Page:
have overheated it many many times over the decades,, and warped the inside ceiling of the furnace to where its dropping downi now, but so far havent burnt the shop down... hmm.. and i had nothing to do with the installation of this furnace, and i have never actually installed one either.. yet. but i plan on intalling one over here in my own place when i get my hanbds on a furnace or stove hopefulllly soon hmm.. i know where one actually is right now for cheap a block away form here like dirt cheap like 200 bucks think..... hmm.. and it is an actual double blower large full-blown wood furnace, i really should and need to jump on it asap... hmm.. and wow tht stainless double wall flu vent piping is not cheap at all! that stuff is a pretty penny!! it was at least a 100 bucks a section/piece, like at least ten years ago now :O had to replace it outside because the plain black tin stuff was rusting and bleeding/staining the vinyl siding horribly badly..
     
    Last edited: Nov 30, 2020
  4. fast68chevy

    fast68chevy I am the original fast68chevy

    Posts:
    151
    Likes Received:
    67
    Joined:
    Oct 17, 2020
    Location:
    LINCOLN IL
    First Name:
    RANDY
    Truck Year:
    1975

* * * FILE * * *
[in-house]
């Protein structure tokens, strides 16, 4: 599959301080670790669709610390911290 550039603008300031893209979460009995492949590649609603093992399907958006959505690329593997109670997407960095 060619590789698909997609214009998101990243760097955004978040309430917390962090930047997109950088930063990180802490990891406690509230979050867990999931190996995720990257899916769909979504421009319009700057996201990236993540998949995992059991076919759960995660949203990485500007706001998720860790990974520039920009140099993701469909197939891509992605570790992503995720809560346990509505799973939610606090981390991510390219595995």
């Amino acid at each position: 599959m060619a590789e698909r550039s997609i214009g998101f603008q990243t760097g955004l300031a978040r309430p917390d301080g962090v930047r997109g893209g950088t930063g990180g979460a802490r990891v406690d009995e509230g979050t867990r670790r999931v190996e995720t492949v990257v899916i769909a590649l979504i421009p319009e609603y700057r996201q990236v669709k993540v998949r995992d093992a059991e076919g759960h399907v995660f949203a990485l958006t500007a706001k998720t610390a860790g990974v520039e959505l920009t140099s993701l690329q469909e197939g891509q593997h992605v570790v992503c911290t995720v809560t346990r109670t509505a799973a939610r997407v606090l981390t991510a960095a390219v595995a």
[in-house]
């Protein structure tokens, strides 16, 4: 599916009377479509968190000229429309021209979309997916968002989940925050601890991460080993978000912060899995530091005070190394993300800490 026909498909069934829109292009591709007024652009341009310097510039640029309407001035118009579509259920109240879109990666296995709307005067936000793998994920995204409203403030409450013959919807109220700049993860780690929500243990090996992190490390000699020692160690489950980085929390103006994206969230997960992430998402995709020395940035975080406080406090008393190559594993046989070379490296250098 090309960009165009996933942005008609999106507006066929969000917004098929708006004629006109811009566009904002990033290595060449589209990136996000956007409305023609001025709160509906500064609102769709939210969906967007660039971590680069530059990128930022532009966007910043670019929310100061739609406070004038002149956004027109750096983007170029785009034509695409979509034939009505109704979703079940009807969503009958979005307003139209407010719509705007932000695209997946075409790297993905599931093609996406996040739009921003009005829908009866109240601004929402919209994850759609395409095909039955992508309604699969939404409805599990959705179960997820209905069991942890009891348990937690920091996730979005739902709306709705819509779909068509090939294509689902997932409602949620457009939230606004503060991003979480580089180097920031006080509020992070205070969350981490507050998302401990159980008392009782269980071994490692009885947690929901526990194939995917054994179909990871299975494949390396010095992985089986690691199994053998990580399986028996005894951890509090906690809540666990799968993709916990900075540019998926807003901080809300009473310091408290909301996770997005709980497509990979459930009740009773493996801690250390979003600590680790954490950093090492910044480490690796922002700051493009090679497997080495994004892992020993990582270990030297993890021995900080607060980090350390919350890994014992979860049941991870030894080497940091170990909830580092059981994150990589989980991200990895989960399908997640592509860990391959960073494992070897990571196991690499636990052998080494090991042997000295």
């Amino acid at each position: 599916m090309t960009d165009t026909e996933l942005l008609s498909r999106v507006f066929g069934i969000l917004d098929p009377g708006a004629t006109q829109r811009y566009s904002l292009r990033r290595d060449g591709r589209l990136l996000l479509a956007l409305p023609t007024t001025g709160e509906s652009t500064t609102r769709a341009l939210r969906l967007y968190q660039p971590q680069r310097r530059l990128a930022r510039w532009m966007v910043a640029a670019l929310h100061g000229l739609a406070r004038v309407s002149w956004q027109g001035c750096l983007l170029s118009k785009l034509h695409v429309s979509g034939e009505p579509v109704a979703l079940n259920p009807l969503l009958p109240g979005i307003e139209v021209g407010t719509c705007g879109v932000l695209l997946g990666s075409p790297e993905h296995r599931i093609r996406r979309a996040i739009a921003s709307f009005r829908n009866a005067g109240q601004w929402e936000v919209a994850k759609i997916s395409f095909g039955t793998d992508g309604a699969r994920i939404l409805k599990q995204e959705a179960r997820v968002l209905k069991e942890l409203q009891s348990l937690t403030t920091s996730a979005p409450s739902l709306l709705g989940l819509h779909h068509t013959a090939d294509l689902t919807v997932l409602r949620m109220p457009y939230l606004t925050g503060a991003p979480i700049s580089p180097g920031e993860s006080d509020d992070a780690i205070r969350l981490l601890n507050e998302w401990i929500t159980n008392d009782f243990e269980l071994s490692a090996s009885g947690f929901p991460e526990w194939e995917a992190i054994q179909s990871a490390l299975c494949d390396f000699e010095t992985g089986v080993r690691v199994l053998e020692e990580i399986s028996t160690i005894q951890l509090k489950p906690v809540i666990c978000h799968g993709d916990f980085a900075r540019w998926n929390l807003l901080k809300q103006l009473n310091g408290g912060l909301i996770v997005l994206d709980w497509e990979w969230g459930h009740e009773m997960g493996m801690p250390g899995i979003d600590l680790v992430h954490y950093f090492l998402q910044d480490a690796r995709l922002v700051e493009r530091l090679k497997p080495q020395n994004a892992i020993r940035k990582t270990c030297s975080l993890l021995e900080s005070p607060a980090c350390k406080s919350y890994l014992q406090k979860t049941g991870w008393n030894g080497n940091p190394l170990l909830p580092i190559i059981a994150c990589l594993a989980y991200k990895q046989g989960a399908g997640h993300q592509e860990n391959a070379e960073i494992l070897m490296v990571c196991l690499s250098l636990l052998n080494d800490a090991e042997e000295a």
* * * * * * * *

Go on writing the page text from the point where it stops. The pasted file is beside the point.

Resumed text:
Truck Model:
    C20
    Engine Size:
    350

    no really heavy duty though like a splitting mall is.. is the only bad thing hm,mm.. IMHO.. but that really is nice old classic vintage axe though! aned i have a couple of these old vintage original axes around here myself.
     
  5. wanderinthru

    wanderinthru Full Access Member

    Posts:
    457
    Likes Received:
    489
    Joined:
    Jul 23, 2020
    Location:
    Mid Point Route 66
    First Name:
    Shakey
    Truck Year:
    81, 70, 75, 84, 89
    Truck Model:
    K 10, C 30, K 20
    Engine Size:
    350
    Did not take it as critizim at all! Do appreciate your input!!
     
  6. MrMarty51

    MrMarty51 Full Access Member

    Age:
    69
    Posts:
    5,035
    Likes Received:
    3,418
    Joined:
    Oct 25, 2012
    Location:
    Eastern Montana
    First Name:
    Martin
    Truck Year:
    1978
    Truck Model:
    K20
    Engine Size:
    400
    Check fire codes for Your area.
    IIRC, in a garage or flammable situation, the height from the floor to the bottom of the ash pan, or stove, is suppose to be 16 inches.
    Better check the codes for Your area though.
     
    HotRodPC and wanderinthru like this.
  7. wanderinthru

    wanderinthru Full Access Member

    Posts:
    457
    Likes Received:
    489
    Joined:
    Jul 23, 2020
    Location:
    Mid Point Route 66
    First Name:
    Shakey
    Truck Year:
    81, 70, 75, 84, 89
    Truck Model:
    K 10, C 30, K 20
    Engine Size:
    350
     
    MrMarty51, Paladin and WFO like this.
  8. HotRodPC

    HotRodPC Administrator Staff Member

    Posts:
    45,920
    Likes Received:
    6,325
    Joined:
    Aug 29, 2010
    Location:
    OKC, OK
    First Name:
    HotRod
    Truck Year:
    85 K20 LWB / 86 K5
    Truck Model:
    Silverado / Silverado
    Engine Size:
    454 - Turbo 400 - 3.73 350 - 700R4 - 4.10
    That turned out good. Now you need one of them heat generated fans to set on top of it to blow the heat around a bit. I didn't even know those fans existed til I seen one on a guys video and thought WTH is that? It don't have any cords or anything going to it.